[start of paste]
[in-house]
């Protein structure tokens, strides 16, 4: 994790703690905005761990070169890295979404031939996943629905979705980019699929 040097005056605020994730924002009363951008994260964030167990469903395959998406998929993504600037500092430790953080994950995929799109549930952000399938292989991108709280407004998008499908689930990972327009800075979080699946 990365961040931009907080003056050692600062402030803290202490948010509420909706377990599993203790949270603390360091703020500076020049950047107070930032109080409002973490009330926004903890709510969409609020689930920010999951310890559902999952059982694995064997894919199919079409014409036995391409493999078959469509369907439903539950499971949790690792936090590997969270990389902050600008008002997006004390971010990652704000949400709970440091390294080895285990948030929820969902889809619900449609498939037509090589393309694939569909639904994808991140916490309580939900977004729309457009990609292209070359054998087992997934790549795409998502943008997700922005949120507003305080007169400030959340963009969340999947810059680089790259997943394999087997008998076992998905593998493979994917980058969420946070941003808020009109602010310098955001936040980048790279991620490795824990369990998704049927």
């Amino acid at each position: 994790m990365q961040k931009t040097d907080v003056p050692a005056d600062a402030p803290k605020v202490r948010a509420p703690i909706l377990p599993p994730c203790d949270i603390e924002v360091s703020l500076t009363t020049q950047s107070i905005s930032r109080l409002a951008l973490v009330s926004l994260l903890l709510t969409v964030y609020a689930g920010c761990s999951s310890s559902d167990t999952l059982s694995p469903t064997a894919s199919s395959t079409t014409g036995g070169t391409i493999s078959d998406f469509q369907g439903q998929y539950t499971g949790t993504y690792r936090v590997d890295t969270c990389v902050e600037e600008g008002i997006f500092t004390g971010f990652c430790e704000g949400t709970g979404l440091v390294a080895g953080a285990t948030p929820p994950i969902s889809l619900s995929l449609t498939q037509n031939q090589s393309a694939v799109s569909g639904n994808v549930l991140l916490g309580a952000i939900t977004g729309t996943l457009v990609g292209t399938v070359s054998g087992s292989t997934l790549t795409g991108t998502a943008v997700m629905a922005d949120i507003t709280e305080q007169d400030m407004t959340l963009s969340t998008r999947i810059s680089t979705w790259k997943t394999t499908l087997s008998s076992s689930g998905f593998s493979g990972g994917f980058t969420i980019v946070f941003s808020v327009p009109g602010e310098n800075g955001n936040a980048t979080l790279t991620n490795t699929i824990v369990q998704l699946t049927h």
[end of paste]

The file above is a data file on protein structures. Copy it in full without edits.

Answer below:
[in-house]
């Protein structure tokens, strides 16, 4: 994790703690905005761990070169890295979404031939996943629905979705980019699929 040097005056605020994730924002009363951008994260964030167990469903395959998406998929993504600037500092430790953080994950995929799109549930952000399938292989991108709280407004998008499908689930990972327009800075979080699946 990365961040931009907080003056050692600062402030803290202490948010509420909706377990599993203790949270603390360091703020500076020049950047107070930032109080409002973490009330926004903890709510969409609020689930920010999951310890559902999952059982694995064997894919199919079409014409036995391409493999078959469509369907439903539950499971949790690792936090590997969270990389902050600008008002997006004390971010990652704000949400709970440091390294080895285990948030929820969902889809619900449609498939037509090589393309694939569909639904994808991140916490309580939900977004729309457009990609292209070359054998087992997934790549795409998502943008997700922005949120507003305080007169400030959340963009969340999947810059680089790259997943394999087997008998076992998905593998493979994917980058969420946070941003808020009109602010310098955001936040980048790279991620490795824990369990998704049927």
């Amino acid at each position: 994790m990365q961040k931009t040097d907080v003056p050692a005056d600062a402030p803290k605020v202490r948010a509420p703690i909706l377990p599993p994730c203790d949270i603390e924002v360091s703020l500076t009363t020049q950047s107070i905005s930032r109080l409002a951008l973490v009330s926004l994260l903890l709510t969409v964030y609020a689930g920010c761990s999951s310890s559902d167990t999952l059982s694995p469903t064997a894919s199919s395959t079409t014409g036995g070169t391409i493999s078959d998406f469509q369907g439903q998929y539950t499971g949790t993504y690792r936090v590997d890295t969270c990389v902050e600037e600008g008002i997006f500092t004390g971010f990652c430790e704000g949400t709970g979404l440091v390294a080895g953080a285990t948030p929820p994950i969902s889809l619900s995929l449609t498939q037509n031939q090589s393309a694939v799109s569909g639904n994808v549930l991140l916490g309580a952000i939900t977004g729309t996943l457009v990609g292209t399938v070359s054998g087992s292989t997934l790549t795409g991108t998502a943008v997700m629905a922005d949120i507003t709280e305080q007169d400030m407004t959340l963009s969340t998008r999947i810059s680089t979705w790259k997943t394999t499908l087997s008998s076992s689930g998905f593998s493979g990972g994917f980058t969420i980019v946070f941003s808020v327009p009109g602010e310098n800075g955001n936040a980048t979080l790279t991620n490795t699929i824990v369990q998704l699946t049927h």